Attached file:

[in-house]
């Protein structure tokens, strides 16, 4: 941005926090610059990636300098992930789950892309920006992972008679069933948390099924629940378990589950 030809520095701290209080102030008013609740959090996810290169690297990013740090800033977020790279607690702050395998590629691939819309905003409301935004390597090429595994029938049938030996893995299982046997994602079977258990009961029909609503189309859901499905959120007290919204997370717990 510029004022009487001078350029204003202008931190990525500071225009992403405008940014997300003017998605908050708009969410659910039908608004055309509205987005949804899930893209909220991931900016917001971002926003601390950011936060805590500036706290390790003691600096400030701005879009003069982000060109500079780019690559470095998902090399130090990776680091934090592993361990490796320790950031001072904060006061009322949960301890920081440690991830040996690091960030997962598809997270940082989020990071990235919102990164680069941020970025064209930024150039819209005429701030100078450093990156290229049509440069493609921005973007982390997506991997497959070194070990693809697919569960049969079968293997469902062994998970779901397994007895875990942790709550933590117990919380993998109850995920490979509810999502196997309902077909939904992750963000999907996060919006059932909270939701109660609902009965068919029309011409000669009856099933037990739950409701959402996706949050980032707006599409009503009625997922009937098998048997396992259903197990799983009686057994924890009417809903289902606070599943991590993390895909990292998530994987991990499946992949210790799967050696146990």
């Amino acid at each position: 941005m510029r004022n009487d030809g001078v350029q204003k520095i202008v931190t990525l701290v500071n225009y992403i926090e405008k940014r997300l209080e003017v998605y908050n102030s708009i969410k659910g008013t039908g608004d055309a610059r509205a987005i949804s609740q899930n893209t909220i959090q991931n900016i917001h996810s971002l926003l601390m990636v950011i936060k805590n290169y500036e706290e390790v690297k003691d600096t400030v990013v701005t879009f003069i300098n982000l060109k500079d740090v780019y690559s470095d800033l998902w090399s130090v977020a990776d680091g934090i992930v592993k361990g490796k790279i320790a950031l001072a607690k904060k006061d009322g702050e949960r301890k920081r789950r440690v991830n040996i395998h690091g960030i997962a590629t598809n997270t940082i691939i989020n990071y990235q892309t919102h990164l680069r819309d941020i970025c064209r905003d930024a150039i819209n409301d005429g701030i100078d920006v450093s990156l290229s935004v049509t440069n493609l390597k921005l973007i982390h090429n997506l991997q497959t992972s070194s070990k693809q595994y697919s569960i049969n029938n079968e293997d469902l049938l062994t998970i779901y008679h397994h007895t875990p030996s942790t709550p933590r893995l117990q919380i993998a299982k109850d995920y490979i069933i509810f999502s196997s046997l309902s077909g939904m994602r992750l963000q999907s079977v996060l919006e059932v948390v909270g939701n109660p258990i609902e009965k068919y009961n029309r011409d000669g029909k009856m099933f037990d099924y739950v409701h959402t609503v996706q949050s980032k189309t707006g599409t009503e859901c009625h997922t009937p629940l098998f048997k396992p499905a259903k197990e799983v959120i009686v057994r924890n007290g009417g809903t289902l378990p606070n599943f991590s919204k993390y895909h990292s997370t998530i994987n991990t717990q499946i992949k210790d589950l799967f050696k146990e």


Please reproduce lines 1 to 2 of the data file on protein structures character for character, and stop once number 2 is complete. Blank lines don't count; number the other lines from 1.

[in-house]
């Protein structure tokens, strides 16, 4: 941005926090610059990636300098992930789950892309920006992972008679069933948390099924629940378990589950 030809520095701290209080102030008013609740959090996810290169690297990013740090800033977020790279607690702050395998590629691939819309905003409301935004390597090429595994029938049938030996893995299982046997994602079977258990009961029909609503189309859901499905959120007290919204997370717990 510029004022009487001078350029204003202008931190990525500071225009992403405008940014997300003017998605908050708009969410659910039908608004055309509205987005949804899930893209909220991931900016917001971002926003601390950011936060805590500036706290390790003691600096400030701005879009003069982000060109500079780019690559470095998902090399130090990776680091934090592993361990490796320790950031001072904060006061009322949960301890920081440690991830040996690091960030997962598809997270940082989020990071990235919102990164680069941020970025064209930024150039819209005429701030100078450093990156290229049509440069493609921005973007982390997506991997497959070194070990693809697919569960049969079968293997469902062994998970779901397994007895875990942790709550933590117990919380993998109850995920490979509810999502196997309902077909939904992750963000999907996060919006059932909270939701109660609902009965068919029309011409000669009856099933037990739950409701959402996706949050980032707006599409009503009625997922009937098998048997396992259903197990799983009686057994924890009417809903289902606070599943991590993390895909990292998530994987991990499946992949210790799967050696146990």